Sometimes it can feel tough to get any actual work done at the office in between meetings, the deluge of email, and people interrupting to ask questions. The work done by software engineers requires concentration over long periods of time. Any engineer knows what it's like to be "in the zone" -- where your surroundings melt away and you're able to crank on code highly efficiently. The bad news is that "the zone" is a delicate state of mind. A co-worker's annoying cell-phone ringtone, an Outlook email alert, or someone stopping by your desk will snap you right out of productivity. Joel (from Joel on software) estimates that it takes about 15 minutes to achieve full concentration after an interruption. Factor in a typical engineer's salary, and the dollars of lost productivity add up quickly. In fact, some estimates peg the cost of interruptions in the workplace at 588 billion dollars per year.


Tips for Surviving Interruptions

  • Realize you're part of the problem. Most people say "I hate being interrupted" but will turn to their co-worker anytime they have a quick question. By being respectful of others' time and minimizing the interruptions that you initiate, you'll help foster a culture in your workplace that will allow you to work more efficiently. Other ways to be a good citizen in the office include setting your cellphone to vibrate, listening to music with headphones instead of speakers (seems obvious?), and not laughing out loud at jokes only you can see.

  • Create an office environment that's quiet and that minimizes visual distractions. At Jive, we use system furniture with tall glass partitions. This keeps the office feeling light and airy, but helps cut down on noise. If your office is noisy and you can't do anything about it, try headphones.
    [588 billion dollars per year||Photo Sharing]

  • Use the best communication medium. Interrupting someone in person or by phone is the most intrusive. It forces the other person to focus their full attention on you. Everybody hates email and it just doesn't work for questions that need a quick answer. So, use instant messaging (IM). It's fast but also much less intrusive compared to other options. This is non-intuitive to some, who figure that instant messaging will only increase interruptions. We've found that IM may slightly increase the raw number of interruptions, but answering an IM is much better than having to answer a question in person since you can usually do so with only partial attention and at your own speed. IM's are also typically short and to the point (unlike email). IM is especially effective when combined with good presence management (more on that below).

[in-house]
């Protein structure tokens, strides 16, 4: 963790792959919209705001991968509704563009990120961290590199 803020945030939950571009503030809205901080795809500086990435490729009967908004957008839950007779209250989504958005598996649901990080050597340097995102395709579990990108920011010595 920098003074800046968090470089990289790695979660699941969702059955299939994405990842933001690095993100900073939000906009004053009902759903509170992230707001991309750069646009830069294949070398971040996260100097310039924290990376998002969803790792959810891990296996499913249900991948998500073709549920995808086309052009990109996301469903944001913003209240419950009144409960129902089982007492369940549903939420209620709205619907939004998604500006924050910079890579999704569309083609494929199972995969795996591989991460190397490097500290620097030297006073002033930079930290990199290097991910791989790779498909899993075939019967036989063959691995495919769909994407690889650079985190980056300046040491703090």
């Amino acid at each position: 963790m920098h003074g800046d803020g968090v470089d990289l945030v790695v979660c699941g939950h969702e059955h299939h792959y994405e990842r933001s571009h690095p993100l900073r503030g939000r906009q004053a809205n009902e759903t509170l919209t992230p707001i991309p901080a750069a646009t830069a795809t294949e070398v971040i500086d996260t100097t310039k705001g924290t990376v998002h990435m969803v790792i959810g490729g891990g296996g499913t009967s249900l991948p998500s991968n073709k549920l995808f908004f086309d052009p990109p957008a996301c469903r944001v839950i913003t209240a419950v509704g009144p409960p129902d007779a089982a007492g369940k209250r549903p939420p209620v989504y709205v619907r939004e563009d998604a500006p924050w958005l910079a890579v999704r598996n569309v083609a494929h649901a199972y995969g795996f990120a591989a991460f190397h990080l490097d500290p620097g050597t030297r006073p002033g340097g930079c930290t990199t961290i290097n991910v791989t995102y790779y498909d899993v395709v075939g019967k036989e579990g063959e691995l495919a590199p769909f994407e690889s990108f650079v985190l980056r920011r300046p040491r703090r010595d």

• Optimize your time. Do you really need to attend all those meetings? A good rule of thumb -- if the meeting can be held without you, you shouldn't be there. At Jive, we try to schedule all meetings that include engineers for the mornings (close to lunch time) so that afternoons are left open for focused work. We also make meetings as short as possible and have very few regularly scheduled meetings (instead only meeting when necessary). It's also helpful to block out time to get work done. For example, schedule an hour or more in your calendar to work on a tough problem, then politely communicate to your co-workers that you're heads-down.

  • Use on-line presence information. Communicating to co-workers when it's ok and not ok to be interrupted is critical. We've integrated our IM presence with our phone system using Asterisk-IM, so that we can see whenever somebody is on the phone. We've  also built a culture where people are reluctant to interrupt when they see someone's presence set to "Do Not Disturb" (DND). Although most IM clients will automatically toggle between "available" and "away" based on activity on your computer, be diligent about setting more complete presence information such as "Running errands, back at 2:30 PM".

The tips above include both technology and non-technology fixes to interruptions. Both are required to really mitigate the problem and there's no silver bullet. However, I'm a big believer that presence and instant messaging can make a big impact. What if your computer noticed you working in your IDE (programming environment) and automatically helped protect against interruptions by setting your presence and supressing non-urgent requests until you were finished? We're working on lots of interesting ideas like these.


How did I manage to actually get this blog post written? Headphones and the DND presence setting in Spark, of course!